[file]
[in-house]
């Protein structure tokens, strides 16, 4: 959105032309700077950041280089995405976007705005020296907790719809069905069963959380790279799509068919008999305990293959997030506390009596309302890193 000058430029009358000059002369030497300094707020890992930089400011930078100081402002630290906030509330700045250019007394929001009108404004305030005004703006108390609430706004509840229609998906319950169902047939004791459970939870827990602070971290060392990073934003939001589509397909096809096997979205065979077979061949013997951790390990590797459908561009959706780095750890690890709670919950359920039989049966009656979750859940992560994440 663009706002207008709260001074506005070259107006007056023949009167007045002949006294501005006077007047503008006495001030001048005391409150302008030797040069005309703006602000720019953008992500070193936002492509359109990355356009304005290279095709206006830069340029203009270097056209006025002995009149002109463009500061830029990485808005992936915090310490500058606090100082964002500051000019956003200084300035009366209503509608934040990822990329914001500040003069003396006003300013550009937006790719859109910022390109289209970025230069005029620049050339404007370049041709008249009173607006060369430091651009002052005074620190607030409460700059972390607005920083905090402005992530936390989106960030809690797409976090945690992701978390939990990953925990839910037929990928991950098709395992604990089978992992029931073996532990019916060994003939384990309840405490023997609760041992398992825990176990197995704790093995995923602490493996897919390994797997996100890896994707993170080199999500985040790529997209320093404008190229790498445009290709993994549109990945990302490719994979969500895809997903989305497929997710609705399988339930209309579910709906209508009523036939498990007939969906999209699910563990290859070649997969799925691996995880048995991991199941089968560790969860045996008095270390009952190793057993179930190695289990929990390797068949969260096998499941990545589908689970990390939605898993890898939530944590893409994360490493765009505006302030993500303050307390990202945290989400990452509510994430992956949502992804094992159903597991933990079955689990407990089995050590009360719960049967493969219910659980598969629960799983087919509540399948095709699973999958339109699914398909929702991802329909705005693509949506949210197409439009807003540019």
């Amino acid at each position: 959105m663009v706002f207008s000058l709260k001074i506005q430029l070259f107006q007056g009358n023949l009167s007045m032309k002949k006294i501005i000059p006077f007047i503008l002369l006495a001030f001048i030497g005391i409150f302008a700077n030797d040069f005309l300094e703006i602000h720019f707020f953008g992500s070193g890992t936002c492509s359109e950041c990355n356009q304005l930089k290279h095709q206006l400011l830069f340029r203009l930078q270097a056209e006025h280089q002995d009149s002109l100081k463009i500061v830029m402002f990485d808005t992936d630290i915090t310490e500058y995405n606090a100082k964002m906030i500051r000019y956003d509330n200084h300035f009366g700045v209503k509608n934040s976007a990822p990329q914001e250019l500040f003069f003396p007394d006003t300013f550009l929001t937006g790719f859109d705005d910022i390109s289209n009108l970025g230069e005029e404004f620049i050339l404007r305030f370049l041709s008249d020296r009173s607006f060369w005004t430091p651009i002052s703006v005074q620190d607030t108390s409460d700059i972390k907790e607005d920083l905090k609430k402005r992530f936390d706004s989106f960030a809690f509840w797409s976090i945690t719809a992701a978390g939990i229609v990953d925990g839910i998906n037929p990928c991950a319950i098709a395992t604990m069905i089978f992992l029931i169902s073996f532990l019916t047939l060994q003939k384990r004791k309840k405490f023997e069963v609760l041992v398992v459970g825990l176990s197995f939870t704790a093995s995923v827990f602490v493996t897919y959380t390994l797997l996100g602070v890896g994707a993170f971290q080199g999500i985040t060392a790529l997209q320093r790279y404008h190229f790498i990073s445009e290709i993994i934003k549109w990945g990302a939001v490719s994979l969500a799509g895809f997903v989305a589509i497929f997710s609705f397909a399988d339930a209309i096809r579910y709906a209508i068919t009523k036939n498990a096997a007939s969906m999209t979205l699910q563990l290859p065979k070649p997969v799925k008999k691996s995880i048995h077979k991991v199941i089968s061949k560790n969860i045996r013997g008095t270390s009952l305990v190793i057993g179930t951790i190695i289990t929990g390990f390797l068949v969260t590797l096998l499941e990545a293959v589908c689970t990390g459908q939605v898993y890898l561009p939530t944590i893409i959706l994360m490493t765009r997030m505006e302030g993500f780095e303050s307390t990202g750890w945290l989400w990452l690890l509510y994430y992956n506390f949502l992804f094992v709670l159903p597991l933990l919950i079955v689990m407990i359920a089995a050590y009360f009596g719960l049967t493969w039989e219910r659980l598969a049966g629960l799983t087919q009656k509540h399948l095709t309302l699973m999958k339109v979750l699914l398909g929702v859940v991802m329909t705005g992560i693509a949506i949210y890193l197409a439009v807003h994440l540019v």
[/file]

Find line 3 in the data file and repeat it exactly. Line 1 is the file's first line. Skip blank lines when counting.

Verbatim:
């Amino acid at each position: 959105m663009v706002f207008s000058l709260k001074i506005q430029l070259f107006q007056g009358n023949l009167s007045m032309k002949k006294i501005i000059p006077f007047i503008l002369l006495a001030f001048i030497g005391i409150f302008a700077n030797d040069f005309l300094e703006i602000h720019f707020f953008g992500s070193g890992t936002c492509s359109e950041c990355n356009q304005l930089k290279h095709q206006l400011l830069f340029r203009l930078q270097a056209e006025h280089q002995d009149s002109l100081k463009i500061v830029m402002f990485d808005t992936d630290i915090t310490e500058y995405n606090a100082k964002m906030i500051r000019y956003d509330n200084h300035f009366g700045v209503k509608n934040s976007a990822p990329q914001e250019l500040f003069f003396p007394d006003t300013f550009l929001t937006g790719f859109d705005d910022i390109s289209n009108l970025g230069e005029e404004f620049i050339l404007r305030f370049l041709s008249d020296r009173s607006f060369w005004t430091p651009i002052s703006v005074q620190d607030t108390s409460d700059i972390k907790e607005d920083l905090k609430k402005r992530f936390d706004s989106f960030a809690f509840w797409s976090i945690t719809a992701a978390g939990i229609v990953d925990g839910i998906n037929p990928c991950a319950i098709a395992t604990m069905i089978f992992l029931i169902s073996f532990l019916t047939l060994q003939k384990r004791k309840k405490f023997e069963v609760l041992v398992v459970g825990l176990s197995f939870t704790a093995s995923v827990f602490v493996t897919y959380t390994l797997l996100g602070v890896g994707a993170f971290q080199g999500i985040t060392a790529l997209q320093r790279y404008h190229f790498i990073s445009e290709i993994i934003k549109w990945g990302a939001v490719s994979l969500a799509g895809f997903v989305a589509i497929f997710s609705f397909a399988d339930a209309i096809r579910y709906a209508i068919t009523k036939n498990a096997a007939s969906m999209t979205l699910q563990l290859p065979k070649p997969v799925k008999k691996s995880i048995h077979k991991v199941i089968s061949k560790n969860i045996r013997g008095t270390s009952l305990v190793i057993g179930t951790i190695i289990t929990g390990f390797l068949v969260t590797l096998l499941e990545a293959v589908c689970t990390g459908q939605v898993y890898l561009p939530t944590i893409i959706l994360m490493t765009r997030m505006e302030g993500f780095e303050s307390t990202g750890w945290l989400w990452l690890l509510y994430y992956n506390f949502l992804f094992v709670l159903p597991l933990l919950i079955v689990m407990i359920a089995a050590y009360f009596g719960l049967t493969w039989e219910r659980l598969a049966g629960l799983t087919q009656k509540h399948l095709t309302l699973m999958k339109v979750l699914l398909g929702v859940v991802m329909t705005g992560i693509a949506i949210y890193l197409a439009v807003h994440l540019v």